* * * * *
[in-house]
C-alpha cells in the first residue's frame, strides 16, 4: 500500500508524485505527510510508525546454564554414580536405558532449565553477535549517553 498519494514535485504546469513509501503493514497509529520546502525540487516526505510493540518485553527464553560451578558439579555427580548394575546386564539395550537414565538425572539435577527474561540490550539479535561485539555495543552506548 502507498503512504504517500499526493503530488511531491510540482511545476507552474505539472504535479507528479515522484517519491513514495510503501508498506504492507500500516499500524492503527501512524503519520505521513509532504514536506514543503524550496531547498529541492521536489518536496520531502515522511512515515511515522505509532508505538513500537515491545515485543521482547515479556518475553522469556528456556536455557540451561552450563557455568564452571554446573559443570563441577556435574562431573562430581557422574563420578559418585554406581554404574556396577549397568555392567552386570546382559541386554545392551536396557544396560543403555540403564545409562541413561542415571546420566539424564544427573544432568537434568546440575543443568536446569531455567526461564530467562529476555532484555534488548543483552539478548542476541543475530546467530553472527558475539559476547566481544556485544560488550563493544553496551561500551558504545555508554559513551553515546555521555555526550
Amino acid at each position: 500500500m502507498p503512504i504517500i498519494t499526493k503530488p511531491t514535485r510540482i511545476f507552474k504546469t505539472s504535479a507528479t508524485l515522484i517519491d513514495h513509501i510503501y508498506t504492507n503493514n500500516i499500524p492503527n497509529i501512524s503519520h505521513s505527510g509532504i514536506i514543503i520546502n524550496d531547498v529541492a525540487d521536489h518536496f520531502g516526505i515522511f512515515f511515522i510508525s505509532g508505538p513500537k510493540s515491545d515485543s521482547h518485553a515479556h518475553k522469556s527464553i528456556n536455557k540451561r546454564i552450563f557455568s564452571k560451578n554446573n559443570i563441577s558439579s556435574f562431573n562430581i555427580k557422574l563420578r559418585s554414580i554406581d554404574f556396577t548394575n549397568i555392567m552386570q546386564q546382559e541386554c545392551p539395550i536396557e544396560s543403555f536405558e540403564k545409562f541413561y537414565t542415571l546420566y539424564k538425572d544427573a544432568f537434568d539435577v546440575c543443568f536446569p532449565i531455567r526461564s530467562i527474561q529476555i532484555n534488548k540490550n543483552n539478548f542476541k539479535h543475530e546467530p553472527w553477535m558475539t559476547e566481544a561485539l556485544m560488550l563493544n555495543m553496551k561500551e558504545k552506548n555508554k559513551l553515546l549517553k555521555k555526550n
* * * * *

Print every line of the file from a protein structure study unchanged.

[in-house]
C-alpha cells in the first residue's frame, strides 16, 4: 500500500508524485505527510510508525546454564554414580536405558532449565553477535549517553 498519494514535485504546469513509501503493514497509529520546502525540487516526505510493540518485553527464553560451578558439579555427580548394575546386564539395550537414565538425572539435577527474561540490550539479535561485539555495543552506548 502507498503512504504517500499526493503530488511531491510540482511545476507552474505539472504535479507528479515522484517519491513514495510503501508498506504492507500500516499500524492503527501512524503519520505521513509532504514536506514543503524550496531547498529541492521536489518536496520531502515522511512515515511515522505509532508505538513500537515491545515485543521482547515479556518475553522469556528456556536455557540451561552450563557455568564452571554446573559443570563441577556435574562431573562430581557422574563420578559418585554406581554404574556396577549397568555392567552386570546382559541386554545392551536396557544396560543403555540403564545409562541413561542415571546420566539424564544427573544432568537434568546440575543443568536446569531455567526461564530467562529476555532484555534488548543483552539478548542476541543475530546467530553472527558475539559476547566481544556485544560488550563493544553496551561500551558504545555508554559513551553515546555521555555526550
Amino acid at each position: 500500500m502507498p503512504i504517500i498519494t499526493k503530488p511531491t514535485r510540482i511545476f507552474k504546469t505539472s504535479a507528479t508524485l515522484i517519491d513514495h513509501i510503501y508498506t504492507n503493514n500500516i499500524p492503527n497509529i501512524s503519520h505521513s505527510g509532504i514536506i514543503i520546502n524550496d531547498v529541492a525540487d521536489h518536496f520531502g516526505i515522511f512515515f511515522i510508525s505509532g508505538p513500537k510493540s515491545d515485543s521482547h518485553a515479556h518475553k522469556s527464553i528456556n536455557k540451561r546454564i552450563f557455568s564452571k560451578n554446573n559443570i563441577s558439579s556435574f562431573n562430581i555427580k557422574l563420578r559418585s554414580i554406581d554404574f556396577t548394575n549397568i555392567m552386570q546386564q546382559e541386554c545392551p539395550i536396557e544396560s543403555f536405558e540403564k545409562f541413561y537414565t542415571l546420566y539424564k538425572d544427573a544432568f537434568d539435577v546440575c543443568f536446569p532449565i531455567r526461564s530467562i527474561q529476555i532484555n534488548k540490550n543483552n539478548f542476541k539479535h543475530e546467530p553472527w553477535m558475539t559476547e566481544a561485539l556485544m560488550l563493544n555495543m553496551k561500551e558504545k552506548n555508554k559513551l553515546l549517553k555521555k555526550n